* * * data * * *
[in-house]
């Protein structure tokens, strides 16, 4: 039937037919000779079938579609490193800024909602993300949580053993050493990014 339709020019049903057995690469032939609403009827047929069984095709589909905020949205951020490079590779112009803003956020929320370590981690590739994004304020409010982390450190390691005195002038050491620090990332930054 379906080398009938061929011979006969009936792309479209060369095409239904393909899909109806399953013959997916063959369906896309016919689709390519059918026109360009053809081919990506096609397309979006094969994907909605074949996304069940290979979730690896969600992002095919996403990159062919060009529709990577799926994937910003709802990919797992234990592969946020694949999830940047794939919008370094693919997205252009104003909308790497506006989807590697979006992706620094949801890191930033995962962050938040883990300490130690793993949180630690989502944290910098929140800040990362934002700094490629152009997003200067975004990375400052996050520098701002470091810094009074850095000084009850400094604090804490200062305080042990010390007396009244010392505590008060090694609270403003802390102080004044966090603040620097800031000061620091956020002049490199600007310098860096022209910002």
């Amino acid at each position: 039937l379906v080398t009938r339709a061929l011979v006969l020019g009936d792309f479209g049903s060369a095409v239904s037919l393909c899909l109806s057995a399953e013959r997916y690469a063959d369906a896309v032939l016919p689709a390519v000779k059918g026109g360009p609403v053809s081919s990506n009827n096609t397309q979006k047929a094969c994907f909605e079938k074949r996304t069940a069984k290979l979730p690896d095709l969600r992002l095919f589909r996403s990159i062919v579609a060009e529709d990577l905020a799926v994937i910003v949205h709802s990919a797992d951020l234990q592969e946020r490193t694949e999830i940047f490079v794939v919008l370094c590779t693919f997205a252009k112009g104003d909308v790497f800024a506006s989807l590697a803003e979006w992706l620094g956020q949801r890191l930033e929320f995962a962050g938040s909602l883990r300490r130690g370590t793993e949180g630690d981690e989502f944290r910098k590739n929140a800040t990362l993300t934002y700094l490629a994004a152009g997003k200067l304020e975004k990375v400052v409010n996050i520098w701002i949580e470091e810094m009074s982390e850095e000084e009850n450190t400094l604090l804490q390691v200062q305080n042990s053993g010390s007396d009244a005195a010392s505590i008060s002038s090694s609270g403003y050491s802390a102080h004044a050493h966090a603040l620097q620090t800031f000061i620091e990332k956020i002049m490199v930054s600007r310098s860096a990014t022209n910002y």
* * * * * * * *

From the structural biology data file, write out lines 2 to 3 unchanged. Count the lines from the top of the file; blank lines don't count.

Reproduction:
């Protein structure tokens, strides 16, 4: 039937037919000779079938579609490193800024909602993300949580053993050493990014 339709020019049903057995690469032939609403009827047929069984095709589909905020949205951020490079590779112009803003956020929320370590981690590739994004304020409010982390450190390691005195002038050491620090990332930054 379906080398009938061929011979006969009936792309479209060369095409239904393909899909109806399953013959997916063959369906896309016919689709390519059918026109360009053809081919990506096609397309979006094969994907909605074949996304069940290979979730690896969600992002095919996403990159062919060009529709990577799926994937910003709802990919797992234990592969946020694949999830940047794939919008370094693919997205252009104003909308790497506006989807590697979006992706620094949801890191930033995962962050938040883990300490130690793993949180630690989502944290910098929140800040990362934002700094490629152009997003200067975004990375400052996050520098701002470091810094009074850095000084009850400094604090804490200062305080042990010390007396009244010392505590008060090694609270403003802390102080004044966090603040620097800031000061620091956020002049490199600007310098860096022209910002």
């Amino acid at each position: 039937l379906v080398t009938r339709a061929l011979v006969l020019g009936d792309f479209g049903s060369a095409v239904s037919l393909c899909l109806s057995a399953e013959r997916y690469a063959d369906a896309v032939l016919p689709a390519v000779k059918g026109g360009p609403v053809s081919s990506n009827n096609t397309q979006k047929a094969c994907f909605e079938k074949r996304t069940a069984k290979l979730p690896d095709l969600r992002l095919f589909r996403s990159i062919v579609a060009e529709d990577l905020a799926v994937i910003v949205h709802s990919a797992d951020l234990q592969e946020r490193t694949e999830i940047f490079v794939v919008l370094c590779t693919f997205a252009k112009g104003d909308v790497f800024a506006s989807l590697a803003e979006w992706l620094g956020q949801r890191l930033e929320f995962a962050g938040s909602l883990r300490r130690g370590t793993e949180g630690d981690e989502f944290r910098k590739n929140a800040t990362l993300t934002y700094l490629a994004a152009g997003k200067l304020e975004k990375v400052v409010n996050i520098w701002i949580e470091e810094m009074s982390e850095e000084e009850n450190t400094l604090l804490q390691v200062q305080n042990s053993g010390s007396d009244a005195a010392s505590i008060s002038s090694s609270g403003y050491s802390a102080h004044a050493h966090a603040l620097q620090t800031f000061i620091e990332k956020i002049m490199v930054s600007r310098s860096a990014t022209n910002y």